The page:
|Listed||April 27, 1993|
|Description||Sprawling shrub with reddish-brown bark and short lateral branches with white or cream-colored flowers.|
|Habitat||Dry upland communities in central Florida, and in coastal scrub community in northwestern Florida.|
|Threats||Conversion to citrus groves, pasture, and urban developments.|
Sandlace, Polygonella myriophylla, is a sprawling shrub with reddish-brown bark that looks somewhat like the ornamental creeping juniper (Juniperus horizontalis ). Its many branches zigzag along the ground and root at the nodes, forming low mats. The lower parts of the creeping branches have bark that cracks and partly separates in long, flat, interlacing strips. The short lateral branches end in flowering racemes. Sandlace has the sheathing leaf stipules (ocreae and ocreolae) typical of the jointweed family. The leaves are needlelike and are 0.01-0.4 in (0.3-10 mm) in length. The small, white or cream-colored flowers have white petal-like sepals up to 0.13 in (3.4 mm) long.
This species reproduces sexually and asexually. Pollinators of sandlace include small halictid bees (Perdita polygonellae ), a genus-specific pollinator. Pollinators of another Polygonella include Eumenidae wasps and Glagellula spp. and may also be responsible for pollination of sandlace. The species also reproduces by suckering and/or adventitious rooting of decumbent stems. Information on seed production and germination is not available for this species. It is known, however, that because of the allelopathic effects of this species, seedlings do not survive in the vicinity of mature plants.
This low, spreading shrub thrives in areas of bare white or yellow sand created by moderate disturbance. It is not known whether regular fires are needed to maintain bare sand habitat for this species or whether the allelopathic nature of the species creates and maintains sufficient bare sand for the species to persist. Where found, sandlace is a dominant part of the groundcover vegetation in young scrubs. In many localities, however, the herbaceous layer is poorly developed because of the xeric conditions. The shrub layer of this habitat is dominated by oaks and ericaceous plants. Any overstory trees are usually widely spaced, forming an open canopy.
Sandlace occurs within scrub habitats that covered about 24,700 acres (10,000 hectares) in the late 1980s. It is found in three sites in western Orange County where it occurs with the endangered scrub lupine and at one site in Osceola County near Interstate 4. In Polk County sandlace is found on the Lake Wales Ridge from the Davenport-Poinciana area south to the Highlands County line. It is absent from the southern tip of the Lake Wales Ridge. It is also found well west of the Lake Wales Ridge in a highly altered area just southeast of Bartow. In Highlands County, sandlace is found on the Lake Wales Ridge south to Archbold Biological Station.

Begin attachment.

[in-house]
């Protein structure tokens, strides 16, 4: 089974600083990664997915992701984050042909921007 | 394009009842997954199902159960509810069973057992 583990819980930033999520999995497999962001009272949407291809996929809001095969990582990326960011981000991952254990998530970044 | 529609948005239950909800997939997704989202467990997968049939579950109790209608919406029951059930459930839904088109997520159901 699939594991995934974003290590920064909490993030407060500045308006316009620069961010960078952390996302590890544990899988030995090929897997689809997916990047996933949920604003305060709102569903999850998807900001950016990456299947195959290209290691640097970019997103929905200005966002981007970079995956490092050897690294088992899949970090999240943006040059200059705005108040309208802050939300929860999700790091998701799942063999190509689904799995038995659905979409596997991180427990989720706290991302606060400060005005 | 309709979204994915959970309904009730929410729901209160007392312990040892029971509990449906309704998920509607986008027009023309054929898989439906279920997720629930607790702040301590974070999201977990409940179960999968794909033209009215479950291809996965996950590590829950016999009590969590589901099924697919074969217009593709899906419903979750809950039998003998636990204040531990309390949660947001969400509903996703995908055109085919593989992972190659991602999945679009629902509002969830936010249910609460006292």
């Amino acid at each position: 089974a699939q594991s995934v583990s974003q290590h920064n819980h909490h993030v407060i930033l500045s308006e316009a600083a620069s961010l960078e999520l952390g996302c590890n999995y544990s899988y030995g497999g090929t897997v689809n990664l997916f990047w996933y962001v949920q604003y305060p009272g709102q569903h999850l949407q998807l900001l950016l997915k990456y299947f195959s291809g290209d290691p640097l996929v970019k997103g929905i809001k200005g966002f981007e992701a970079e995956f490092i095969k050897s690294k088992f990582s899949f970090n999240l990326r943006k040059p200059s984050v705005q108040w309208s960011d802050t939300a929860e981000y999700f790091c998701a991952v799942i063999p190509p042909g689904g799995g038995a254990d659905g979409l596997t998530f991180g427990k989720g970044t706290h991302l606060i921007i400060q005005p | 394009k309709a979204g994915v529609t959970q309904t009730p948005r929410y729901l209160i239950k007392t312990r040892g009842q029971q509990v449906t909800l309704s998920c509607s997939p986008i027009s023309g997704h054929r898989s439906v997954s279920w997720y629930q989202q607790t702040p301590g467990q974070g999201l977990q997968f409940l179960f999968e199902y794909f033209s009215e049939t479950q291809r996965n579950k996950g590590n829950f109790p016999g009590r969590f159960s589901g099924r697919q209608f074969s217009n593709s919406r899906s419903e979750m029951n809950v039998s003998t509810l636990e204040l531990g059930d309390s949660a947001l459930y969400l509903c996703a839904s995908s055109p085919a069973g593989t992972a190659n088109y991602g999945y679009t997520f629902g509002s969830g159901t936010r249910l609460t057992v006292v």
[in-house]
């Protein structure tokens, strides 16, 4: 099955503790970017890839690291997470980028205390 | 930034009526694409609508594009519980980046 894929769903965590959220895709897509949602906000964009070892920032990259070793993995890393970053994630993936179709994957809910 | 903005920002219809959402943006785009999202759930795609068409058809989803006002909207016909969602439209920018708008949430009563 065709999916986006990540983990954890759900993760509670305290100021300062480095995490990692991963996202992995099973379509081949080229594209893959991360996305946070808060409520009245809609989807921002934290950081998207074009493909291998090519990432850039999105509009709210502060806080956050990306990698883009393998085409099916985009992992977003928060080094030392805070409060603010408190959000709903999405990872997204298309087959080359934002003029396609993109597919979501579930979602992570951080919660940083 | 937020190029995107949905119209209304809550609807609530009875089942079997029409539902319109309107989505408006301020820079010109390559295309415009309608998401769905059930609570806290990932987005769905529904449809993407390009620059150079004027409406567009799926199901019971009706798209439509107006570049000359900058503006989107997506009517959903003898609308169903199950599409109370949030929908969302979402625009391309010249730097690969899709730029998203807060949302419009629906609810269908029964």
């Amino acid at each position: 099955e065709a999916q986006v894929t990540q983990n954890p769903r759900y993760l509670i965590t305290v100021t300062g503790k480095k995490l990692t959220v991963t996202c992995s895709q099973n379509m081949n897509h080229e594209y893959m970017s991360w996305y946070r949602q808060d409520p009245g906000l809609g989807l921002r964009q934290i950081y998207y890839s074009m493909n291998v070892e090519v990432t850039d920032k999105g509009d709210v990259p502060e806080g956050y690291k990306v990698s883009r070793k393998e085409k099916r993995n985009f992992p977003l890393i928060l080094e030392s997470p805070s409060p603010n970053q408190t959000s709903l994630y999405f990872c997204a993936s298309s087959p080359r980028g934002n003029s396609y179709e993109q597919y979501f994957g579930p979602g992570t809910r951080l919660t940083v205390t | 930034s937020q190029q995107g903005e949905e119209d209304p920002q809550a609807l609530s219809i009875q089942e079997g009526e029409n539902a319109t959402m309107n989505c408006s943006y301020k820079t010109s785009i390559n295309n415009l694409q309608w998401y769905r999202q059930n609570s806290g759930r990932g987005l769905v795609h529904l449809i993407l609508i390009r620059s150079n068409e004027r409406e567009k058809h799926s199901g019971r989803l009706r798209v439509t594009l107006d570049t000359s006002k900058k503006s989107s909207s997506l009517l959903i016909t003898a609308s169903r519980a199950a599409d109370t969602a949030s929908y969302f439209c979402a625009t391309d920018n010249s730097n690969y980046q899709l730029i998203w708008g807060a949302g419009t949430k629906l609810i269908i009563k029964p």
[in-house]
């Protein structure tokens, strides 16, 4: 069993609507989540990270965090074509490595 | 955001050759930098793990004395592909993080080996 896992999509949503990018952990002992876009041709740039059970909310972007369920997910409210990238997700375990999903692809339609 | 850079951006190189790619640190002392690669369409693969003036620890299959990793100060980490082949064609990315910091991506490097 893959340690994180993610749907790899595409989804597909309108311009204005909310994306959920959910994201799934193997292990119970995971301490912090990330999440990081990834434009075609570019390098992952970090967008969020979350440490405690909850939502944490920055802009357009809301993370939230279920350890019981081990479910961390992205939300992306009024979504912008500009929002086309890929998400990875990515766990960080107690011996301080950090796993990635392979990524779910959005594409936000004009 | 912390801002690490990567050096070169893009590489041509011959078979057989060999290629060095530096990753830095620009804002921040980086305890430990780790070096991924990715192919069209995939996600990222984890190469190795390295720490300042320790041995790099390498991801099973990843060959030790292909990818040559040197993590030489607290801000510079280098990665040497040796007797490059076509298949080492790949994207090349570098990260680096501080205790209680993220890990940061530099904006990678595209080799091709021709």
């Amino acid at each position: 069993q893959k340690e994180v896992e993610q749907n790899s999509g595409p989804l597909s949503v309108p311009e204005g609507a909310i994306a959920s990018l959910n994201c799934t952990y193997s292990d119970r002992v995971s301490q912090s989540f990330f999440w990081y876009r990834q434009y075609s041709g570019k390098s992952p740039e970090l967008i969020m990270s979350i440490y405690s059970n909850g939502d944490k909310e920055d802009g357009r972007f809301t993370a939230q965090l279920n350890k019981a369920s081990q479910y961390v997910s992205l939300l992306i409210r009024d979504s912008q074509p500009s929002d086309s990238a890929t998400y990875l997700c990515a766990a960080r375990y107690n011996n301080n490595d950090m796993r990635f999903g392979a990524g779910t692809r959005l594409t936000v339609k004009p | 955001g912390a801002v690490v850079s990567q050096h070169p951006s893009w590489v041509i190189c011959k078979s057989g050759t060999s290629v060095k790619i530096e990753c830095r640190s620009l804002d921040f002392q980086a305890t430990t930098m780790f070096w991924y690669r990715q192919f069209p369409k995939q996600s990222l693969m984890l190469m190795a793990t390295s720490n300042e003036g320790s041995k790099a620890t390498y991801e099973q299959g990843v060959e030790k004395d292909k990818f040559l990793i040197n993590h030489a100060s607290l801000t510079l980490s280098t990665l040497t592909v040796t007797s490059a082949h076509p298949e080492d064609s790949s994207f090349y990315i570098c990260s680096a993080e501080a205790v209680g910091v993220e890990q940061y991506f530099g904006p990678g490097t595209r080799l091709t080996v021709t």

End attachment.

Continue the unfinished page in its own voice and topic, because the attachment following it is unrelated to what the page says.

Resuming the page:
Sandlace was known from about 119 scrubs as of the late 1980s. These habitats covered about 24,700 acres (10,000 hectares) of scrub habitat along the Central Florida Ridge. Like most other endemic plants, habitat for this species is being acquired for conservation purposes. Unfortunately, only a small fraction of remaining habitat will be preserved with the limited conservation funds available. About 15 sites are protected or will be protected through acquisition, conservation, and management. These sites represent a small fraction of the historic numbers and range of this species. By the late 1990s, sandlace probably occupied 300-475 scrub sites. Protection of 15 sites, therefore, represented conservation of only 4% of the sites that historically contained sandlace.
Conservation and Recovery
Sandlace persists in scrub habitats with substantial bare ground. These patchy habitats are commonly found after intense fires in sandpine scrub. This habitat condition is also common within rosemary scrub due to extreme xeric conditions and allelopathic features of several species that limit vegetative growth. Persistent, patchy, open sands are not prevalent in oak dominated scrubs, since fires are more frequent and less devastating.
Management for sandlace will probably require development of long-term burning regimes that mimic the 50-100 year natural fire cycles of sand-pine/rosemary scrub and rosemary balds. The interaction of allelopathic affects and fire frequency needs to be investigated. If allelopathic affects are sufficient to maintain open sand patches in some areas, fire may not be necessary as a management tool. The effects of fire timing and intensity on other scrub endemics, however, should be considered before excluding fire.
U. S. Fish and Wildlife Service
Regional Office, Division of Endangered Species
1875 Century Blvd., Suite 200
Atlanta, Georgia 30345
Christman, S. 1988. "Endemism and Florida's Interior Sand Pine Scrub." Final project report, Project No. GFC-84-101. Submitted to Florida Game and Fresh Water Fish Commission, Tallahassee, Florida.
Christman, S., and W. S. Judd. 1990. "Notes on Plants Endemic to Florida Scrub." Florida Scientist 53: 52-73.
Hawkes, C. V. and E. S. Menges. 1995. "Density and Seed Production of a Florida Endemic, Polygonella basiramia, in Relation to Time since Fire and Open Sand." American Midland Naturalist 133: 138-148.
Lewis, P. O., and D. J. Crawford. 1995. "Pleistocene Refugium Endemics Exhibit Greater Allozymic Diversity than Widespread Congeners in the Genus Polygonella (Polygonaceae)." American Journal of Botany 82: 141-149.
Small, J. K. 1924. "Plant Novelties from Florida." Bulletin of the Torrey Botantical Club 51: 379-393.
U. S. Fish and Wildlife Service. 1996. "Recovery Plan for 19 Central Florida Scrub and High Pineland Plants (Revised)." U. S. Fish and Wildlife Service, Atlanta.